Olympus PEN E-PM2
Category: Entry Level Interchangeable Lens Camera / DSLR
Conclusion - Pros:
- OM-D image quality in smaller, lighter, cheaper body
- Excellent JPEG color and exposure
- Suprising level of customizability with several user-assigned function buttons
- Raw shooting and in-camera processing
- Small but functional handgrip
- Flash accessory included
- Fast 8 fps burst shooting mode
- Touch-sensitive screen available for those who want it; enough physical buttons for those who don't
- AF is very fast and accurate - among the best AF systems out there for single AF
Conclusion - Cons:
- Flash competes with other potential accessories for single accessory port
- Image on LCD is difficult to see in bright sunlight
- No external dials for exposure mode/shooting parameter setting
- Sparse controls and compact layout may be too cramped for some
Despite its small size, the E-PM2 has plenty to offer. At the top of the list is very good JPEG image quality, and though it's unlikely to be a key feature for the camera's target audience, RAW shooting is available. The now-standard (and lest we forget - Olympus-originated) Art Filters are on hand too, and they're a lot of fun to play with. For those just learning to use an advanced camera and eager to tweak settings, Olympus' Live Guide mode is available at the press of a button. And of course, advanced photographers can find manual exposure modes in the camera menu.
The Mini was introduced to appeal to point-and-shoot owners wanting an upgrade that wouldn't weigh them down. It certainly satisfies this requirement. But as well as this main target audience, experienced shooters who just want a decent small camera as a second body should also pay attention to the E-PM2. It's small and compact, and it's still very much a point-and-shoot with a lot more options. But with a touchscreen, some ergonomic tweaks and the inclusion of some top-notch imaging components, the E-PM2 is definitely a more mature product than its predecessor the E-PM1. Essentially it's a slimmed-down OM-D - a camera we like very much indeed.
The EMP2 is still missing a few things that advanced photographers might look for, like a built-in viewfinder, but the AP2 port does offer the option of adding one (along with other accessories, although not at the same time) if your ambitions start to outgrow the E-PM2's 'out of the box' capabilities.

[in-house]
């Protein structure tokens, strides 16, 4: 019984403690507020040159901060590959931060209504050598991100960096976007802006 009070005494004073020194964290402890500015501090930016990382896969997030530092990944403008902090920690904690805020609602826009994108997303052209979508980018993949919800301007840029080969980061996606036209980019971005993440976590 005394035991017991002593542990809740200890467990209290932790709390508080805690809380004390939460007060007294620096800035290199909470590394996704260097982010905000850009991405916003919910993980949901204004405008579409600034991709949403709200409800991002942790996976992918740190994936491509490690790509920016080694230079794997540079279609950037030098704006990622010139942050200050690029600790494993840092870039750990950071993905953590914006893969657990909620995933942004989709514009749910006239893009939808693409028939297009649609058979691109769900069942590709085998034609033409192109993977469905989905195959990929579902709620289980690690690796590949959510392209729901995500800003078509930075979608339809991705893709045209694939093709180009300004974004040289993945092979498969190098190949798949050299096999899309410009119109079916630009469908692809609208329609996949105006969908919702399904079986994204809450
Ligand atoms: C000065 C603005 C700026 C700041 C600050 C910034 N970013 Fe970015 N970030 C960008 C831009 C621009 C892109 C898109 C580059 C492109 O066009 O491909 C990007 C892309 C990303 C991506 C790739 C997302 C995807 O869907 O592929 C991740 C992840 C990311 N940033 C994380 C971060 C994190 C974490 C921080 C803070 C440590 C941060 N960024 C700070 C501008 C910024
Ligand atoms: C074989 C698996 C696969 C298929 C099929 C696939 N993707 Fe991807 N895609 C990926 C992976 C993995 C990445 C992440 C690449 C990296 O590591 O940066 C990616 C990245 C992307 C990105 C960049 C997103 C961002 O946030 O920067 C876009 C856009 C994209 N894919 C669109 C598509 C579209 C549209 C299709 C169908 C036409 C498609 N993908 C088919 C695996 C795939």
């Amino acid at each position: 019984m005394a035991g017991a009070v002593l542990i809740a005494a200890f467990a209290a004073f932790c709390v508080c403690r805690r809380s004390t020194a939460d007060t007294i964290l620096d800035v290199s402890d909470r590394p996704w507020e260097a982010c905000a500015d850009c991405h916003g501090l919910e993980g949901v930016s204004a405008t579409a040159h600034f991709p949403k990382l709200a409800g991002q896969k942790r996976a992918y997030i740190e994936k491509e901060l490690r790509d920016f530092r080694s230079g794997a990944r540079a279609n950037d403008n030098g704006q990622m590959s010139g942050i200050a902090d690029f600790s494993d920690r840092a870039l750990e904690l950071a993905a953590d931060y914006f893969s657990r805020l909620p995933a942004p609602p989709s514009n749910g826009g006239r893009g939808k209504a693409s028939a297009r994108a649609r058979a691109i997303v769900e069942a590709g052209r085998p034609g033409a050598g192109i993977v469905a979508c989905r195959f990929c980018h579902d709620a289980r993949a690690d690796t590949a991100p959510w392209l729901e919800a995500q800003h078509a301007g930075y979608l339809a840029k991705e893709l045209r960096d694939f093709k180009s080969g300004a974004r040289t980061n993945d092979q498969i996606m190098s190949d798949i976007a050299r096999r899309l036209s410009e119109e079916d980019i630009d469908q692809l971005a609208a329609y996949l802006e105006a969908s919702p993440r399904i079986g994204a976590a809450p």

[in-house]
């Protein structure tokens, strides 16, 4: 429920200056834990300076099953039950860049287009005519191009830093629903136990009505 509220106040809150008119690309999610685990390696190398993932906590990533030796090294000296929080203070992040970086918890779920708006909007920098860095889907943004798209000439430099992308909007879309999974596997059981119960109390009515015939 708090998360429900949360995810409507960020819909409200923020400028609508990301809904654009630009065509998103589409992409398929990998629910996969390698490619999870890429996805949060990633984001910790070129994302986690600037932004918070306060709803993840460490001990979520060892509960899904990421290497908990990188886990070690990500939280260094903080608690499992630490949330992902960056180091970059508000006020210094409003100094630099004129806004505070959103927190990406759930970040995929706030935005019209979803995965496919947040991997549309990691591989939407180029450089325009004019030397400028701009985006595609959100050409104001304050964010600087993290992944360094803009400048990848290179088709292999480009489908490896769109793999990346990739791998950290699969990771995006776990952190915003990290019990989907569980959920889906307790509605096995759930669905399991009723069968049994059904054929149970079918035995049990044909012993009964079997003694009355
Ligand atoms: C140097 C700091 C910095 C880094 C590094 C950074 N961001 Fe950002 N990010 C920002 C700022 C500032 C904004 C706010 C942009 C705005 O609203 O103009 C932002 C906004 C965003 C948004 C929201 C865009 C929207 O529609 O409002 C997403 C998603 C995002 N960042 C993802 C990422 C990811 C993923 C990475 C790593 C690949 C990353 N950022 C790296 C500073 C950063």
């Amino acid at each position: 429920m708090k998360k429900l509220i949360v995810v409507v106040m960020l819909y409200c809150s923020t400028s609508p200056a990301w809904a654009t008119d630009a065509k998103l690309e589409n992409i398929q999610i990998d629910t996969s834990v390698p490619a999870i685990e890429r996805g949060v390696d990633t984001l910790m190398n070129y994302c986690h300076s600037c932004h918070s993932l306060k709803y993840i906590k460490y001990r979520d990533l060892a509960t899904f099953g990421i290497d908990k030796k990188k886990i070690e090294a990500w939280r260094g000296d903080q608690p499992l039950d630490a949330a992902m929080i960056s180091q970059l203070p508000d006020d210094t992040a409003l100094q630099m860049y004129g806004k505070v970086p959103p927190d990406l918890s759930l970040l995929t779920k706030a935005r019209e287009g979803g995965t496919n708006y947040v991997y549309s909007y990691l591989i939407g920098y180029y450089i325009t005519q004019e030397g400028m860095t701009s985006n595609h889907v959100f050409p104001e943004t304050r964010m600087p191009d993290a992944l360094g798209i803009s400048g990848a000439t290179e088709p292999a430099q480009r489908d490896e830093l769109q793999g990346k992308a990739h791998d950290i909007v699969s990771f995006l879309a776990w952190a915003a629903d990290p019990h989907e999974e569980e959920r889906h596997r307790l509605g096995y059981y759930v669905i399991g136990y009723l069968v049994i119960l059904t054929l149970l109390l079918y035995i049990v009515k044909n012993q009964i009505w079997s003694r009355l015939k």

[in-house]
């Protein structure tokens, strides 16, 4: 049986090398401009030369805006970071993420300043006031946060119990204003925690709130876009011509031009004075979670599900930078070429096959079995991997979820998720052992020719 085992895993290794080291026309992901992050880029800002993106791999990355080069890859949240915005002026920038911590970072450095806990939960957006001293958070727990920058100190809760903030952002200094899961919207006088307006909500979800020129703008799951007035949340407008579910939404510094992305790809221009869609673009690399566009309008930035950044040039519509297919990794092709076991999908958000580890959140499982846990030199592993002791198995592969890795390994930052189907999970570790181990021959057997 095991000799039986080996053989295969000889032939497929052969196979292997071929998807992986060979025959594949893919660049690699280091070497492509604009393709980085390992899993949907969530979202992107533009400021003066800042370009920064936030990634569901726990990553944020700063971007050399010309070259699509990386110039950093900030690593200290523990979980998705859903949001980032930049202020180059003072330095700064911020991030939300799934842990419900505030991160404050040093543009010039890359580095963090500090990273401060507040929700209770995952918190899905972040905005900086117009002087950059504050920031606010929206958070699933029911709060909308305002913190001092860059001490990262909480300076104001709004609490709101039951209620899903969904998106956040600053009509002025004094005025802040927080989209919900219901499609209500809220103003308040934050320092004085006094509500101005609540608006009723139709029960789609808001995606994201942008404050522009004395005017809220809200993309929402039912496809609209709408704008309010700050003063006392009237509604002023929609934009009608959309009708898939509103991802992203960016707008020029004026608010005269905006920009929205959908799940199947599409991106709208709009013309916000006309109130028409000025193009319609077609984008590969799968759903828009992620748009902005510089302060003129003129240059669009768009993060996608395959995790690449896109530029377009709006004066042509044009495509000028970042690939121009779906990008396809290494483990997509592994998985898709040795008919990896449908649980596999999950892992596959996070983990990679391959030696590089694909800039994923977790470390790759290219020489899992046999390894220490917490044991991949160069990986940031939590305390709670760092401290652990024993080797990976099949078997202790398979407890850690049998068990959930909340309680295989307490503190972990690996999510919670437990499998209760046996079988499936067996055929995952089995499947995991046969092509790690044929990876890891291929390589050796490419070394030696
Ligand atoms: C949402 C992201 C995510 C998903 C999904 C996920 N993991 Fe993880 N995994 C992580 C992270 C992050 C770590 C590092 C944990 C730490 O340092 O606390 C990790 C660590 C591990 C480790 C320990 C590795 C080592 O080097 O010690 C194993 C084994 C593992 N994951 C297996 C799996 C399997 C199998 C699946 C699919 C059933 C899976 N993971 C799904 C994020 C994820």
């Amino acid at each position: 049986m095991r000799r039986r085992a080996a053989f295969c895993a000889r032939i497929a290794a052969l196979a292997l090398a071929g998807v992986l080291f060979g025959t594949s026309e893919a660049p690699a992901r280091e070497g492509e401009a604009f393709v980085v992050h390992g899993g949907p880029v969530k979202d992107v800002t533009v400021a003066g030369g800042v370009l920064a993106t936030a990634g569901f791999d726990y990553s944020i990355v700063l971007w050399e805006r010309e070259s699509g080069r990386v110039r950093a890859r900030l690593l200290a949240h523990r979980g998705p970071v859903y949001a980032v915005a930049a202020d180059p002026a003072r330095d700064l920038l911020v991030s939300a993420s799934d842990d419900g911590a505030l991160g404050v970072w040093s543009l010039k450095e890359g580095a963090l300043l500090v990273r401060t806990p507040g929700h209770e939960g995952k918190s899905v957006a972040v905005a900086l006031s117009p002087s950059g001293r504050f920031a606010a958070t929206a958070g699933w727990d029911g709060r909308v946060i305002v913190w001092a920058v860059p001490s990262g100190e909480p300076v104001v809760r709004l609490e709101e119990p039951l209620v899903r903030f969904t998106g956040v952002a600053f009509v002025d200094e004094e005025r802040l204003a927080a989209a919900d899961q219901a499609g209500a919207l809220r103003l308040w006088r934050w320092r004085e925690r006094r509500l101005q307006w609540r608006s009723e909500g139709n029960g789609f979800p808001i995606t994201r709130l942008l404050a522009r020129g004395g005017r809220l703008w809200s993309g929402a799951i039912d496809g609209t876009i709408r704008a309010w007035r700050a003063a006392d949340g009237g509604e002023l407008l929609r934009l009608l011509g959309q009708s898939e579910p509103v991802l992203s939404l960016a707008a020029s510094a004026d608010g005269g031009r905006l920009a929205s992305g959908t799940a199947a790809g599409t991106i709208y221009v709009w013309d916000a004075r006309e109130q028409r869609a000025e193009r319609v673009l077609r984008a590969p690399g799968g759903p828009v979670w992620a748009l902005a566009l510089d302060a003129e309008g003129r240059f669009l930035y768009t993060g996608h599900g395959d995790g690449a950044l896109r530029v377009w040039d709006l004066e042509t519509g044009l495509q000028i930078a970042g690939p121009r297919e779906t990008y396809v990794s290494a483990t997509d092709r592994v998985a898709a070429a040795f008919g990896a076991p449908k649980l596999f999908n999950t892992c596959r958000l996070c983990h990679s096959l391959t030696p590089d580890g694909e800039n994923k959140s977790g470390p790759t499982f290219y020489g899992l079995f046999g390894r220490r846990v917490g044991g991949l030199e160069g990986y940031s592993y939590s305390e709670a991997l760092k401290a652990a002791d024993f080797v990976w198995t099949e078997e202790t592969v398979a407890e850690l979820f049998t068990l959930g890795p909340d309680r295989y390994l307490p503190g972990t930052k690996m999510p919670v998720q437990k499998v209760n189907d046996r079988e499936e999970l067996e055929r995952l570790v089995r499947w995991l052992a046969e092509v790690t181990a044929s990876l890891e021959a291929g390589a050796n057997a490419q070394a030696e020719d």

If you're interested in the E-PM2, for an extra $100 (~£100, going by street price in the UK), you could spring for the tilting LCD, external mode dial and removable front grip of the E-PL5. Photographers with larger hands may also find the ergonomics of the E-PL5 a better fit than the decidedly 'Mini' E-PM2, but there's not much in it.
As well as the E-PM5, if you're shopping around for a small ILC and you're not committed to the Micro Four Thirds system, Sony's NEX-series is worth a close look. Most significantly, the NEXs offer a larger image sensor, which some photographers will appreciate for the sake of slight gains in depth of field control and low-light shooting. But for casual photographers and enthusiasts looking for a lightweight secondary camera, the E-PM2 is definitely worthy of serious consideration.
Scoring is relative only to the other cameras in the same category.
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Ergonomics & handling
Metering & focus accuracy
Image quality (raw)
Image quality (jpeg)
Low light / high ISO performance
Viewfinder / screen rating
Movie / video mode
The Olympus PEN-EPM2 is a point-and-shoot mirrorless camera which does exactly what a novice will need it to. For more adventurous users, there's a lot of functionality hidden beneath the skin (including the image quality of the OM-D) making the E-PM2 a potentially very attractive second camera.
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